Candidates nervously discuss automation. Inevitably, it means that jobs will be replaced — the usual metaphor is that you do not see many buggy whip makers anymore — but even more, there is the fear that we will not have enough jobs for people to move to from what they do now.
On the other hand, we could see automation as fixing an uneven process that began long ago with the invention of interchangeable parts:
Wilkinson had built a machine tool – a tool that automates a manufacturing process.
It comprised a very sharp drill, a water-mill, and a system of clamping one thing while smoothly rotating another.
But as Simon Winchester observes in his history of precision engineering, Exactly, these machine tools had a curious side-effect: they put skilled craftsmen out of work in large numbers.
With the invention of this tool, humanity embarked on a new paradigm: instead of having workers create something by hand, we had them turn this little wheel and the machine made the part. Obviously, things were more complicated than that, but the transition was huge.
Now instead of craftsmen required to build things, businesses could use moderately alert labor. While this decreased the competence of the population, it also made manufacturing more efficient and ultimately, of much lower cost and higher utility.
Interchangeable parts allow us to, when an engine breaks down, go buy another of the dead part from off the shelf (or catalogue) somewhere. We can quickly swap and be up and running again. Without interchangeable parts, modern technology would be impossible.
However, this simply transferred the bulk of people from skilled and specific labor into relatively mundane tasks. To compensate for this, we introduced layers of education and certification in order to separate the sheep (obedient) from the wolves (chaotic).
The result formed the basis of the modern job. Your role is to handle repetitive labor with a mental laundry list of exceptions and qualifiers. You do not work toward an end product, but toward fulfillment of a role. Therein lies the problem.
People who are separated from the consequences of their labor become mentally separated in other areas as well. It creates a society of people who follow procedure, and by that act, become attentive to method and not goal or meaning of their activities.
Of course, that was a condition already curated by the bureaucratic society, an Asiatic invention which took root after the Avar and Mongol invasions, if not earlier through trade with the “exotic” (and white people are attracted to the exotic like crack) Asian cultures.
Automation will solve this problem by removing the repetitive jobs. This means that consciousness of what one is doing, rather than rote, and being able to handle complex tasks that are not of a narrow regulated channel in nature.
In short, we will return to the days of the craftsmen, and require more complexity from our labor and more skill. This will in reality eliminate a lot of people from the job market, but they are doing tasks that are not strictly necessary and which would bore any person of reasonable competence.
Imagine a society where automation has taken over all jobs except leadership. The ownership of the automation will pass to something like an aristocracy or state, and they will create jobs for the men, something along the lines of the quasi-feudalist system I proposed in place of a Universal Basic Income.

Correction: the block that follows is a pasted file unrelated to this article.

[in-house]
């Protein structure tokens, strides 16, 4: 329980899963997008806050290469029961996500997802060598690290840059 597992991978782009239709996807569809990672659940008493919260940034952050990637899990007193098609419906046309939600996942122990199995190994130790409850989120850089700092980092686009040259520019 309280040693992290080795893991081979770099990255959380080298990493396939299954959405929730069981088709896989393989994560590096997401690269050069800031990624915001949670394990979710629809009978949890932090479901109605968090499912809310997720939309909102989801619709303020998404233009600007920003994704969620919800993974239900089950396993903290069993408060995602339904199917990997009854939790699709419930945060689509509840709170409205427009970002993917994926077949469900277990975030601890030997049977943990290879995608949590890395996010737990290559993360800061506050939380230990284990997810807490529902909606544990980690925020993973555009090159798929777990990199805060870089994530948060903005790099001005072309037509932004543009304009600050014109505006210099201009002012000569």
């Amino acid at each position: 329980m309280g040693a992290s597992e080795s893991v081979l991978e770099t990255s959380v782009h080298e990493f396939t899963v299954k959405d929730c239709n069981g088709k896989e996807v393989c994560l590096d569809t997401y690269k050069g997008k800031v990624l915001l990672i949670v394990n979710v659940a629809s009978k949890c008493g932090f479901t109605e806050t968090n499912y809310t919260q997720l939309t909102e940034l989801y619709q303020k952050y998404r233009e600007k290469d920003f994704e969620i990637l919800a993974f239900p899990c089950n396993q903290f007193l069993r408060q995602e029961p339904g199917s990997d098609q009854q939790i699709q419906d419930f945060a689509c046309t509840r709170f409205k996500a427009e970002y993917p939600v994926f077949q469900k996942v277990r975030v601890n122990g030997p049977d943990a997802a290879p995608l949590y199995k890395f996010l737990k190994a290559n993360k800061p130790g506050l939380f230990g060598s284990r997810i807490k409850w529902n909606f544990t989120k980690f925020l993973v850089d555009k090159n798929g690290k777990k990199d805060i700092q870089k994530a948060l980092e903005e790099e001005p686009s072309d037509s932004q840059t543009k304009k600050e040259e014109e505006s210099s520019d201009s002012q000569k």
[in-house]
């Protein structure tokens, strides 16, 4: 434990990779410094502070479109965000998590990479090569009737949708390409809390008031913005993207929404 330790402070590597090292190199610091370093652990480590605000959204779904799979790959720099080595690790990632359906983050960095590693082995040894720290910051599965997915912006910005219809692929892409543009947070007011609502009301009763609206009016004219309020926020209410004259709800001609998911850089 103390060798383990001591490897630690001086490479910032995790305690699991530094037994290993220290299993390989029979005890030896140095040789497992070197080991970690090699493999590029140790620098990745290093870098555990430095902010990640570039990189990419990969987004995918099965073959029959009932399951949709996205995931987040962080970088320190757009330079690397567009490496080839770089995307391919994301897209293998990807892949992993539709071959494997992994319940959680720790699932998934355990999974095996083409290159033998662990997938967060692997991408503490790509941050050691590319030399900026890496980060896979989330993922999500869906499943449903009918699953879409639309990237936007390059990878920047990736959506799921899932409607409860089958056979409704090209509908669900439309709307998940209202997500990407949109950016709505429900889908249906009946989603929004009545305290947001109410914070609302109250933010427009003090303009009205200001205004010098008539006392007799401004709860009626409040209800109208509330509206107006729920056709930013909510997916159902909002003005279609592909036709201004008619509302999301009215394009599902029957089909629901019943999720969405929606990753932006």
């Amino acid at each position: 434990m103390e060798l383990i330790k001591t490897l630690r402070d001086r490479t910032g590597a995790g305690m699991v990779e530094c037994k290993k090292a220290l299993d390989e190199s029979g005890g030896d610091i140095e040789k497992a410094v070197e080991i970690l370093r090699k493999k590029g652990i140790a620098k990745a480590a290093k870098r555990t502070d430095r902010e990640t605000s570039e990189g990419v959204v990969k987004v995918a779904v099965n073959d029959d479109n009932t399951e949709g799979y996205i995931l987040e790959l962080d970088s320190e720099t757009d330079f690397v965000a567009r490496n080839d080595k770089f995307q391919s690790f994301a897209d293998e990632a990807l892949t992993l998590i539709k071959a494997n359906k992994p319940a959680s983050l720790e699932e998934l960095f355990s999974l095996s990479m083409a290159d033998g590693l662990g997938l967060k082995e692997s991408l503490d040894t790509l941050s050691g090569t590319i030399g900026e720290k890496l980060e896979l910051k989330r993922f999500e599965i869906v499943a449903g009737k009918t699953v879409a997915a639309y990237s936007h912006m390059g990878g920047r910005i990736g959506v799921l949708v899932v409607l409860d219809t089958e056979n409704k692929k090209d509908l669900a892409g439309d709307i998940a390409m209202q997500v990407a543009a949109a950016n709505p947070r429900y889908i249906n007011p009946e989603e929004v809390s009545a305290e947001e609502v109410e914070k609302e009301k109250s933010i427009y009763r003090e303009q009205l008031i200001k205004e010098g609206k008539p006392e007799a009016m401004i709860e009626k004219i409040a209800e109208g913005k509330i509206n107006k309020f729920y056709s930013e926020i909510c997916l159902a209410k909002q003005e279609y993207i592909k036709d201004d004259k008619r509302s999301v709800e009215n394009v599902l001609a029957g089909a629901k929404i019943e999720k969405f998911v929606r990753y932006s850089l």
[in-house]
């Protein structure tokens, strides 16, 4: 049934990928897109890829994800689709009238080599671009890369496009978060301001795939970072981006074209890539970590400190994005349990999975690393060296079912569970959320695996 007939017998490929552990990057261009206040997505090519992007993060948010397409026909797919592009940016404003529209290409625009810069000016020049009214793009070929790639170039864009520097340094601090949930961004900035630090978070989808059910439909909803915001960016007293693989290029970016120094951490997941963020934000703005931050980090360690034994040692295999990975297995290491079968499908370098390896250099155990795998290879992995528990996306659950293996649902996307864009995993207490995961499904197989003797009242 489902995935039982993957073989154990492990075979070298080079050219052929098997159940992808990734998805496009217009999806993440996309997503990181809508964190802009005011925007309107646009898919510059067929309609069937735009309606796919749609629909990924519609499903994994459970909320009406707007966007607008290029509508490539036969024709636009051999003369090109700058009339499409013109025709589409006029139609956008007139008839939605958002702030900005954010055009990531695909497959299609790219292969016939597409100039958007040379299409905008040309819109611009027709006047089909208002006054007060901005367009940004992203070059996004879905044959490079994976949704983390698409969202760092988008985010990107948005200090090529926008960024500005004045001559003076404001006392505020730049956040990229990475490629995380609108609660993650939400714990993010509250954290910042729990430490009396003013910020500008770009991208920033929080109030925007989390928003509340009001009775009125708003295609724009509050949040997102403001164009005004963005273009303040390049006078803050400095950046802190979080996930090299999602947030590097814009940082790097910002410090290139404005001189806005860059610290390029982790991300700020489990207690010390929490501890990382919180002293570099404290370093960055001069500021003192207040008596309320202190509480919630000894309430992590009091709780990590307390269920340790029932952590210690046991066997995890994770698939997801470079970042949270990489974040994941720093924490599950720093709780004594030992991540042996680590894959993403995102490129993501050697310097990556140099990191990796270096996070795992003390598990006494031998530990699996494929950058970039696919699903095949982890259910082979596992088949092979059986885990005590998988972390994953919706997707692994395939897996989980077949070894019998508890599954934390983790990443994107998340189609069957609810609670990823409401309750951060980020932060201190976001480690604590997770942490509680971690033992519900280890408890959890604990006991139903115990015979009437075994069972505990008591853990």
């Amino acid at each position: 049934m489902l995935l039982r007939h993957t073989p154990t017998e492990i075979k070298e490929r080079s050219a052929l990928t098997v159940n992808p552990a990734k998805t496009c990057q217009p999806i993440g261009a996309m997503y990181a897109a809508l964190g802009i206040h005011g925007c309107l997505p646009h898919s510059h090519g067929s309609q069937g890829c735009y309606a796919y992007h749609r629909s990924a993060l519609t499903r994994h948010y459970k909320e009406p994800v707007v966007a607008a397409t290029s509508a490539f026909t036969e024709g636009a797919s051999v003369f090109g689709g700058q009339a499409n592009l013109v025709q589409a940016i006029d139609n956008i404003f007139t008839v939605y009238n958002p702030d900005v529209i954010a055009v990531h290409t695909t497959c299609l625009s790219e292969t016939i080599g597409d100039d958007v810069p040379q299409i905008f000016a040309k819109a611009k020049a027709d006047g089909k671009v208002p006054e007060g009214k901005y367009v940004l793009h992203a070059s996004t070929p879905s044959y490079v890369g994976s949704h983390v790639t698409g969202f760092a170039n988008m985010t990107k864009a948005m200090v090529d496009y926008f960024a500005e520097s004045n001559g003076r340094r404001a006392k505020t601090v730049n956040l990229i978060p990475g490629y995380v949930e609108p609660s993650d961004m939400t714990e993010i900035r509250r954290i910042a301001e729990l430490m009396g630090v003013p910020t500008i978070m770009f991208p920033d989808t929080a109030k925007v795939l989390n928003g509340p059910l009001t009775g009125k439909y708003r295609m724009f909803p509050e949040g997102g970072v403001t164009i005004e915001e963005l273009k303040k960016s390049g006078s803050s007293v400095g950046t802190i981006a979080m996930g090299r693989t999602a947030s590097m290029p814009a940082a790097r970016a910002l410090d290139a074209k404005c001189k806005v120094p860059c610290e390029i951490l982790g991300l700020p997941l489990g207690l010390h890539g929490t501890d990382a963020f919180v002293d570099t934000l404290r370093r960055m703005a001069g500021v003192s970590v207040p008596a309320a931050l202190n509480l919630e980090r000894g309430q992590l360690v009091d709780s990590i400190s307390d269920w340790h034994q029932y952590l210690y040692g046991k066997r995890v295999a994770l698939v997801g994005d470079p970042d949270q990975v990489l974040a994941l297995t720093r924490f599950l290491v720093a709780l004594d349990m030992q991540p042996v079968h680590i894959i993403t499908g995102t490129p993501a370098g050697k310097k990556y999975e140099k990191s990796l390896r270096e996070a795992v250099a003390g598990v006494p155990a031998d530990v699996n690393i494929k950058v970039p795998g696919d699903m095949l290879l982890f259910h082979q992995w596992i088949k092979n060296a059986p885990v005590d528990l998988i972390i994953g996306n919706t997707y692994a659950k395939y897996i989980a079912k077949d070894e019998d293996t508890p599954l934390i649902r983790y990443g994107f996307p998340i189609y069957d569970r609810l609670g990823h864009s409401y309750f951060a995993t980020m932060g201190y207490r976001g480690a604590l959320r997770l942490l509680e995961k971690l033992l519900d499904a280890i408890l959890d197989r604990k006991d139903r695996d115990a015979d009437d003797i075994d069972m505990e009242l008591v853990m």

Even more, we will have time for craftsmanship again, since it only has magic when it reveals the presence of a human soul. The great cathedrals like Notre Dame and the intensely delicate, detailed, and exacting artwork of the past that adorned everyday spaces will return.
These will replace a society obsessed with mass production and easily reproduced images, emulating our political slogans and symbols as well as our advertising. Instead of a city of disposable parts, you will have a society built on basic items which are converted into something elegant by human hands.
Interestingly, this shows us the end of democracy, since it too will be subject to what automation does. We can simulate democracy by bashing a computer with a bat, but we can achieve better prediction of working policies through machine learning. At that point, the voter is merely background noise.
Instead, we face a future in which competence will be highly prized because the trivial basics of modernity — clerking, legal, coding, cleaning, construction, MBAs — will be replaced by machine learning algorithms. We can free ourselves from the tedium of most work.
On a practical level, our stores will probably remain much the same on the customer-facing side; people prefer to deal with people. Behind the STAFF door however, will be machines, making identical burgers or custom software, probably doing your tax returns and financial plans, solving your legal problems and designing basic structures.
Interchangeable parts introduced a great power to humanity, but also threw us into the factory mentality of having people show up to perform relatively rote process. This even applies to law, medicine, and financial practice at this point, which is why so much of that is done badly and so few of the experts are able to understand conditions beyond what they saw in school. Our professions advance only when a generation dies, and the teaching of thirty years ago — when the professors learned it — can become the new standard. We are addicted to rote.
While our politicians debate automation, the idea of “doing something about it” meets derisive laughter from students of history. Efficiency saves money and therefore increases power; if we refuse to do it, the people who replace us will not make the same mistake.